July 29, 2011 Staff Report
Councilman Jimmy Van Bramer announced that New York City Council voted to pass rezoning for a 130-block area of Sunnyside and Woodside on July 28, 2011.
The move is a substantial overhaul in zoning ordinances, which govern land use and building shape, which have stood unchanged since 1961.
The rezoning was first presented for public comment and suggestions at a Community Board 2 meeting in February of 2010, after a process the city began in 2007. Van Bramer held three community meetings in conjunction with Community Board 2 in an effort to explain the often complex rezoning details and provide opportunities for community feedback.
Van Bramer said the rezoning would protect the “low density nature of much of the area…and help prevent development that is not in character.”
In 2010, Community Board Chair Joseph Conley said that community itself had initiated the request for rezoning.
“After the fires destroyed Butcher Block, Bloom’s and the Dae Dong Restaurant on Queens Boulevard,” Conley explained, “we learned that the 1961 zoning laws allowed more rebuilding latitude than we thought and we needed to rezone to protect the area before it was too late.”
The rezoning process, conducted by John Young and his team of the Queens Office of the Department of City Planning, got high marks. Rebecca Barker, President of Sunnyside Chamber of Commerce, said, “John Young and his associates made themselves available, distributed detailed material, and accepted local input in a meaningful way.”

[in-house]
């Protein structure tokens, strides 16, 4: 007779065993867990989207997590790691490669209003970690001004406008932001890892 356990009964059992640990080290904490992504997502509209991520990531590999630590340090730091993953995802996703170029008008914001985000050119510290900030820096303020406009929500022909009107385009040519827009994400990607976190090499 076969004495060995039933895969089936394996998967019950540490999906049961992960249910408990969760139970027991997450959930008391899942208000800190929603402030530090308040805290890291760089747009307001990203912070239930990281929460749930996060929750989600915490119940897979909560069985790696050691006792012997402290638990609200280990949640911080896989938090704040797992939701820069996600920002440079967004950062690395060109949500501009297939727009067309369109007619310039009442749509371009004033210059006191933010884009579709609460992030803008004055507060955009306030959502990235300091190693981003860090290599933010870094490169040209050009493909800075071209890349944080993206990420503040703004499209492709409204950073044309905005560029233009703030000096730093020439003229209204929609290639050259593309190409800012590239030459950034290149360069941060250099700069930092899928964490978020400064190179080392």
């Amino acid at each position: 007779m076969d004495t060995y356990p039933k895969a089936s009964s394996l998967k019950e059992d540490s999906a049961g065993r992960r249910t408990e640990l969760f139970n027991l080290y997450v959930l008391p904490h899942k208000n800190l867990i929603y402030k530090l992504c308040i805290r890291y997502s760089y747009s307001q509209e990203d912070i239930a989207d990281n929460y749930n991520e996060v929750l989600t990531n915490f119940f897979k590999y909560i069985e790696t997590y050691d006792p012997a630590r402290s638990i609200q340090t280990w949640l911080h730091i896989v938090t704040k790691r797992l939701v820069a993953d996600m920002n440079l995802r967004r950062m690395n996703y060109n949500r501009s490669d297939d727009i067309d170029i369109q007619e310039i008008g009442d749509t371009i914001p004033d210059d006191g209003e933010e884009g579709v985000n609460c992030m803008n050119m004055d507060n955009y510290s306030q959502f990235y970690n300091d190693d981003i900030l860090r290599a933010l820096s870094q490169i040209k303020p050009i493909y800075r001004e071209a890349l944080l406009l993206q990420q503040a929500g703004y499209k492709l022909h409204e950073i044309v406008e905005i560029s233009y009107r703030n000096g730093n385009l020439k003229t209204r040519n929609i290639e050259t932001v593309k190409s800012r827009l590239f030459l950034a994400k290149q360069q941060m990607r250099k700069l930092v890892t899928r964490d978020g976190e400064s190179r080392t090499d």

Former Chamber President Ira Greenberg, now Chairman of the Board, is credited with formally suggesting inclusion in the zoning for small sidewalk cafés on Skillman Avenue. Barker adds, “Ira’s brainstorm will help Skillman continue to advance as a pleasant destination.”
Lily Gavin, on the boards of both the Chamber of Commerce and Sunnyside Shines/BID, the property owners association which is primarily charged with Queens Boulevard and Greenpoint Avenue commercial strips, noted, “The community worked together on this. Taller buildings won’t suit everyone, but growth is already here and better that we all had to agree on the scope and exact areas for that growth for the future, and protect non-commercial areas. We thank Jimmy Van Bramer for his work.”
The community’s historically-inclined members, such as Jeffrey Kroessler and Laura Heim, monitored the process closely in public forums as related to the historic Mathews Model Flats, Sunnyside Yards and Sunnyside Gardens.
Others were worried that the inclusion of more housing would put a further strain on Sunnyside and Woodside’s infrastructure. “Can this area handle any more people and growth?” asks Vincent DeMartino of Woodside. DeMartino adds, “The most important issue to most people here is the lack of open green space. We don’t need growth. I know we have little room, but we need parks.”